Prospective study of calcium homeostasis after renal transplantation

World J Surg. 1998 Jun;22(6):635-41; discussion 641-2. doi: 10.1007/s002689900446.


Nineteen consecutive patients receiving renal transplants underwent prospective evaluation of their calcium homeostasis for 1 year after transplantation to characterize indices of hyperparathyroidism (HPT) amelioration. All but one underwent dialysis, and six had vitamin D supplementation before grafting. The rapid falls in serum creatinine concentrations and increased creatinine clearances the first weeks after grafting were accompanied by rapidly reversed hypercalcemia and hypermagnesemia, induced hypophosphatemia, maintained parathyroid hormone (PTH) excess and calcitriol deficiency, and decreased alkaline phosphatases. At 3 months when the serum calcitriol had started to rise, serum PTH levels were the lowest and parathyroid responses to induced hypocalcemia the least abnormal. This was coupled to peaks in serum calcium, 24-hour urine calcium excretions, and serum alkaline phosphatase levels. All patients had subnormal creatinine clearances at the study end, and normal serum PTH occurred in only seven of them. Arbitrary subgrouping of the material was performed according to posttransplant creatinine clearance and serum PTH levels. More satisfactory graft function related to lower serum PTH values and less abnormal parathyroid responses to induced hypocalcemia, earlier and higher rises in serum calcitriol, and higher urine calcium excretion. Patients with mild HPT at the study end generally had higher creatinine clearance, lower serum PTH, calcium, and alkaline phosphatase values, and lower urine calcium excretion. Moreover, they had fewer prevalent signs of radiologic bone involvement before grafting. These temporal diversities in conjunction with the variable graft function and intensity of immunosuppression provide a complex interaction in renal transplant recipients, which should be considered in the light of improved function of the PTH/PTHrP receptor in bone and kidney and cation receptors in the parathyroid and kidney.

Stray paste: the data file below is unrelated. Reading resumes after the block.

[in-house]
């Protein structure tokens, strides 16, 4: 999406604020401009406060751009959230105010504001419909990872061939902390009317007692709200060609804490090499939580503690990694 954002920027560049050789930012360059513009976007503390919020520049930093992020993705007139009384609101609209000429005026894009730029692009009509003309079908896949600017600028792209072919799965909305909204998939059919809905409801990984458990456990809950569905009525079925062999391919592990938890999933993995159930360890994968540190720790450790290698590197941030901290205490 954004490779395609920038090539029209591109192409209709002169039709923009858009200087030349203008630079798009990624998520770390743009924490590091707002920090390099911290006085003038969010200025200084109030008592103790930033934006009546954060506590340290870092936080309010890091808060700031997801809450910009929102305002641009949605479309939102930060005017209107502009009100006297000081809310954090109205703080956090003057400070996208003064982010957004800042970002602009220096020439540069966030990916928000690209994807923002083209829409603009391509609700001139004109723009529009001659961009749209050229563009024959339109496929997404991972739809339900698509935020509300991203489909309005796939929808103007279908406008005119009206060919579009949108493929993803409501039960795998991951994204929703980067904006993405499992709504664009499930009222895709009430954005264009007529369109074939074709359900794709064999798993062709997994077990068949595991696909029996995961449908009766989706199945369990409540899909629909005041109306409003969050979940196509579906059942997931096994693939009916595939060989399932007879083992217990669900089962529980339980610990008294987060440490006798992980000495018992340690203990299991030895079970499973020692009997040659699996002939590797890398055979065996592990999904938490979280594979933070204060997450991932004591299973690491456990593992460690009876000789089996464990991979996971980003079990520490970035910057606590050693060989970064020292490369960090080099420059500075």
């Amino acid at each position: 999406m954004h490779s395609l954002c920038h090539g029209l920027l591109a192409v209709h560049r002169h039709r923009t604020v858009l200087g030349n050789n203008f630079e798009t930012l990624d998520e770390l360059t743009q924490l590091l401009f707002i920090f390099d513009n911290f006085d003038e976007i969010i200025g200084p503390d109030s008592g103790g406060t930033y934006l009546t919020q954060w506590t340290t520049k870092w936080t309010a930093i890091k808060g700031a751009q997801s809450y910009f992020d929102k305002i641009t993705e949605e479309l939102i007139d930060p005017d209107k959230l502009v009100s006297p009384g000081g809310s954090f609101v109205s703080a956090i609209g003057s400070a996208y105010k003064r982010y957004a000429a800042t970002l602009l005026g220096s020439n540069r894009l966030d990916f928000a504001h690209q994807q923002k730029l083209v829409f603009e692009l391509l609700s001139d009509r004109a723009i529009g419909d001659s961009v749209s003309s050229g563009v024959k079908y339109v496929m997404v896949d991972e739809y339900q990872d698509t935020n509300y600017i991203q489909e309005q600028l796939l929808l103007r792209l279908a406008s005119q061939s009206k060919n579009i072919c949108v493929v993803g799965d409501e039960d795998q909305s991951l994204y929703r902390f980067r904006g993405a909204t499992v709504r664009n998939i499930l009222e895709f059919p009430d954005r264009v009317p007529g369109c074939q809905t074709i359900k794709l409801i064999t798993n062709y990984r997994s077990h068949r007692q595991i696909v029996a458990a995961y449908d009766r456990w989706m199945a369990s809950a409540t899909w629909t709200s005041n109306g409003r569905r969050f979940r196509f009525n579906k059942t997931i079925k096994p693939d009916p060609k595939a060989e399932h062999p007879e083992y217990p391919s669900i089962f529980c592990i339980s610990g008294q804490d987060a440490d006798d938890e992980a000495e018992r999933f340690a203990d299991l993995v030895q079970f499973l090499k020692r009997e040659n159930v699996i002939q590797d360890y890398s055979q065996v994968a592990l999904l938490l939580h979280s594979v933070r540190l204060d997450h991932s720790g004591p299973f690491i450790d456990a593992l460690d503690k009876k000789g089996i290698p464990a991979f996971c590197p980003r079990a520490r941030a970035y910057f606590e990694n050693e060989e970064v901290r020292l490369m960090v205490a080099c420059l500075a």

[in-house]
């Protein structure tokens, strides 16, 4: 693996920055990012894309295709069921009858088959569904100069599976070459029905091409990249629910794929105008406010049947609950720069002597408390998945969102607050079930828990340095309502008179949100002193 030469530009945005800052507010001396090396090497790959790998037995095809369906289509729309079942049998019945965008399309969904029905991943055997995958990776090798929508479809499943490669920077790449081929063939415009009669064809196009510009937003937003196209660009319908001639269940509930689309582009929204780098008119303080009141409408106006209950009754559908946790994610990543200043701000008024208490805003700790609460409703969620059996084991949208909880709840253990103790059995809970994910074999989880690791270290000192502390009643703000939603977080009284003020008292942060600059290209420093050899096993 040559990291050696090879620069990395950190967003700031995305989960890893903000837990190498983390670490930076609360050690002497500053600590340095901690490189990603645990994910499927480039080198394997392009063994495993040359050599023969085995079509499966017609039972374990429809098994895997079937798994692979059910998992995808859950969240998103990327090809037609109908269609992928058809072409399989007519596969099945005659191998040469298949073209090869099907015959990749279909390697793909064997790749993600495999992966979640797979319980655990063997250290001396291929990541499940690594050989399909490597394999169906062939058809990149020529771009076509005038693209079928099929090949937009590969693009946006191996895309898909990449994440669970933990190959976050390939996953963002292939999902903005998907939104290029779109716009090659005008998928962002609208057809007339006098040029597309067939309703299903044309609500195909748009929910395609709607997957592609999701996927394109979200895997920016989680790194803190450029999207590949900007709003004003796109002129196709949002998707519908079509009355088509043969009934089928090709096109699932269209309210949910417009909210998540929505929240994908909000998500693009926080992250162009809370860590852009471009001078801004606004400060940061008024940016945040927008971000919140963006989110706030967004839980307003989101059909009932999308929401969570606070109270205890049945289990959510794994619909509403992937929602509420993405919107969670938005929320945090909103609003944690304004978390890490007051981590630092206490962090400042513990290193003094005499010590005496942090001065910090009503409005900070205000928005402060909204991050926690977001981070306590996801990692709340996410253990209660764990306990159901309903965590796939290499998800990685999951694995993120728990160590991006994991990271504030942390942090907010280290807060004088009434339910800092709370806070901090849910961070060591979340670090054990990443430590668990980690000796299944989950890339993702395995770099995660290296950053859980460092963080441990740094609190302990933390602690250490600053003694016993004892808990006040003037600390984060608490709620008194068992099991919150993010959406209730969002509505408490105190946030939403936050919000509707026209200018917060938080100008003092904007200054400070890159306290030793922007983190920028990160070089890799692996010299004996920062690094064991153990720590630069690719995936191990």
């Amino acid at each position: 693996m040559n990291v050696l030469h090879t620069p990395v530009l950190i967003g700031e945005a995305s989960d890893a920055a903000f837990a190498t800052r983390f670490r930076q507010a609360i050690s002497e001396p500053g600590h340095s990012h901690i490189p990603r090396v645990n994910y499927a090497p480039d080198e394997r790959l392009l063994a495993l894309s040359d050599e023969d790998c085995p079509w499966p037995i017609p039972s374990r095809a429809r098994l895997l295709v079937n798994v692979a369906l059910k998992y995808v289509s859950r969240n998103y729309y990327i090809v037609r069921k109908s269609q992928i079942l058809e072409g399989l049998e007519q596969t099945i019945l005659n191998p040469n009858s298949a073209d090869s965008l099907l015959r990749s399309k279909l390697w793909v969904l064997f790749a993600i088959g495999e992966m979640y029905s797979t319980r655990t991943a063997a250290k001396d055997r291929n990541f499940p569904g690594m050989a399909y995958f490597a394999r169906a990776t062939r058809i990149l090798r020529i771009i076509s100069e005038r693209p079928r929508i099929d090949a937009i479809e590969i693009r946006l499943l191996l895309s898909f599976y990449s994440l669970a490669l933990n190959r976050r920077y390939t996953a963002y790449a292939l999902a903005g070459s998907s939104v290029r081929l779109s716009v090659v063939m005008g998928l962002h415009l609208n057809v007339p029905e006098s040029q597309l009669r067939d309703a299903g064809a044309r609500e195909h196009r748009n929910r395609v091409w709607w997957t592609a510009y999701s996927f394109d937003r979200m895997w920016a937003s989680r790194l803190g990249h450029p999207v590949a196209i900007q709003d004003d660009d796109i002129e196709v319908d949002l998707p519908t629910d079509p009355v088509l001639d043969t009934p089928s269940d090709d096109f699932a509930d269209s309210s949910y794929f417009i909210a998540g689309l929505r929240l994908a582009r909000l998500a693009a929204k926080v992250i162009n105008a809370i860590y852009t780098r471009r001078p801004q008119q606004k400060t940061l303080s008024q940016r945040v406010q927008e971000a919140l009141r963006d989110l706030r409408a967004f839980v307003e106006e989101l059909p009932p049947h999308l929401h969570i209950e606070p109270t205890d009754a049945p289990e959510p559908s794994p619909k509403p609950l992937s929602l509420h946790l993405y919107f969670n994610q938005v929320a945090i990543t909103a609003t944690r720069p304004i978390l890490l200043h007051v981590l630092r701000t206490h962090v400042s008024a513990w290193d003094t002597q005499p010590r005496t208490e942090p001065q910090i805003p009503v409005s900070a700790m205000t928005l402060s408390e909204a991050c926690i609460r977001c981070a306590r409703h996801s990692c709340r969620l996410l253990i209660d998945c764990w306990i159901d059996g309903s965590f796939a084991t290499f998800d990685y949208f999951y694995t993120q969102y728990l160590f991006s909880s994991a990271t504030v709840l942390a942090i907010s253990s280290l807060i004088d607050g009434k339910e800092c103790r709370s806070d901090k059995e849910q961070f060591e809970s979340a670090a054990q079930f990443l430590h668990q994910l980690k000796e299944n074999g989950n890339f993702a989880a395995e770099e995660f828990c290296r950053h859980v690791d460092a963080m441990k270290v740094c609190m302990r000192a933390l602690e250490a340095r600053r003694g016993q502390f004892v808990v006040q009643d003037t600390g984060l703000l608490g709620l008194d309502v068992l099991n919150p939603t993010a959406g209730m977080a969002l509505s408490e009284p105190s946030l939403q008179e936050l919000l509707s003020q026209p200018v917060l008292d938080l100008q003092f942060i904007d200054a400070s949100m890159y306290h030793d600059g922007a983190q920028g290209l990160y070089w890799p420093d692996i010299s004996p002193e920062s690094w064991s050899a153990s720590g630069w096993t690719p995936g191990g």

Publication types

  • Research Support, Non-U.S. Gov't

MeSH terms

  • Adult
  • Calcium / metabolism*
  • Creatinine / blood
  • Female
  • Homeostasis / physiology*
  • Humans
  • Kidney Transplantation*
  • Magnesium / blood
  • Male
  • Middle Aged
  • Parathyroid Hormone / blood
  • Prospective Studies


  • Parathyroid Hormone
  • Creatinine
  • Magnesium
  • Calcium